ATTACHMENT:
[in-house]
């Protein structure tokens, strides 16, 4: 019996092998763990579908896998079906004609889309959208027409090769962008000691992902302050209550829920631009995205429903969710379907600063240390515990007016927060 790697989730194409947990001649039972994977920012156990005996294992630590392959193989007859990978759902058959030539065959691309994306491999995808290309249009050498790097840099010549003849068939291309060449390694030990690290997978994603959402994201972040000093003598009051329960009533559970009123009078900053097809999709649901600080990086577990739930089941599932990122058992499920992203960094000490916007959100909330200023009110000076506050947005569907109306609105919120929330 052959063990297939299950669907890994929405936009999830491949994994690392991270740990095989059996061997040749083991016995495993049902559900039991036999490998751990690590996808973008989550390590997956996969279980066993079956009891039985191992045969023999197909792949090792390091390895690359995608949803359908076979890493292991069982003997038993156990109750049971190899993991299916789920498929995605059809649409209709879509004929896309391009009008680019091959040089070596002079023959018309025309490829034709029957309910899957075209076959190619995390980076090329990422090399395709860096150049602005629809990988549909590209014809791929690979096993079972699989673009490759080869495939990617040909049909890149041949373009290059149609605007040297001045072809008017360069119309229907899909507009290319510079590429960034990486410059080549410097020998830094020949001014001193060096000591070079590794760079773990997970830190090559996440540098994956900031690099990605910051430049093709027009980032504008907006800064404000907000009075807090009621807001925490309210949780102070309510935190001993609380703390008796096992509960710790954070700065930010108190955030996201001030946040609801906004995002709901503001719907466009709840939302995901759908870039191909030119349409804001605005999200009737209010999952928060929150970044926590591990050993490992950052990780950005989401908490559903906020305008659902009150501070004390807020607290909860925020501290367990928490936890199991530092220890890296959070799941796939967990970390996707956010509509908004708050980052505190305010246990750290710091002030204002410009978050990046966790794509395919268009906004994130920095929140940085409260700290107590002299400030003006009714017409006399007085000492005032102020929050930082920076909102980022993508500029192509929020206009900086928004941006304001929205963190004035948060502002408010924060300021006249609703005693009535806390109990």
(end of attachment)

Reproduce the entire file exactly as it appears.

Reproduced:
[in-house]
């Protein structure tokens, strides 16, 4: 019996092998763990579908896998079906004609889309959208027409090769962008000691992902302050209550829920631009995205429903969710379907600063240390515990007016927060 790697989730194409947990001649039972994977920012156990005996294992630590392959193989007859990978759902058959030539065959691309994306491999995808290309249009050498790097840099010549003849068939291309060449390694030990690290997978994603959402994201972040000093003598009051329960009533559970009123009078900053097809999709649901600080990086577990739930089941599932990122058992499920992203960094000490916007959100909330200023009110000076506050947005569907109306609105919120929330 052959063990297939299950669907890994929405936009999830491949994994690392991270740990095989059996061997040749083991016995495993049902559900039991036999490998751990690590996808973008989550390590997956996969279980066993079956009891039985191992045969023999197909792949090792390091390895690359995608949803359908076979890493292991069982003997038993156990109750049971190899993991299916789920498929995605059809649409209709879509004929896309391009009008680019091959040089070596002079023959018309025309490829034709029957309910899957075209076959190619995390980076090329990422090399395709860096150049602005629809990988549909590209014809791929690979096993079972699989673009490759080869495939990617040909049909890149041949373009290059149609605007040297001045072809008017360069119309229907899909507009290319510079590429960034990486410059080549410097020998830094020949001014001193060096000591070079590794760079773990997970830190090559996440540098994956900031690099990605910051430049093709027009980032504008907006800064404000907000009075807090009621807001925490309210949780102070309510935190001993609380703390008796096992509960710790954070700065930010108190955030996201001030946040609801906004995002709901503001719907466009709840939302995901759908870039191909030119349409804001605005999200009737209010999952928060929150970044926590591990050993490992950052990780950005989401908490559903906020305008659902009150501070004390807020607290909860925020501290367990928490936890199991530092220890890296959070799941796939967990970390996707956010509509908004708050980052505190305010246990750290710091002030204002410009978050990046966790794509395919268009906004994130920095929140940085409260700290107590002299400030003006009714017409006399007085000492005032102020929050930082920076909102980022993508500029192509929020206009900086928004941006304001929205963190004035948060502002408010924060300021006249609703005693009535806390109990």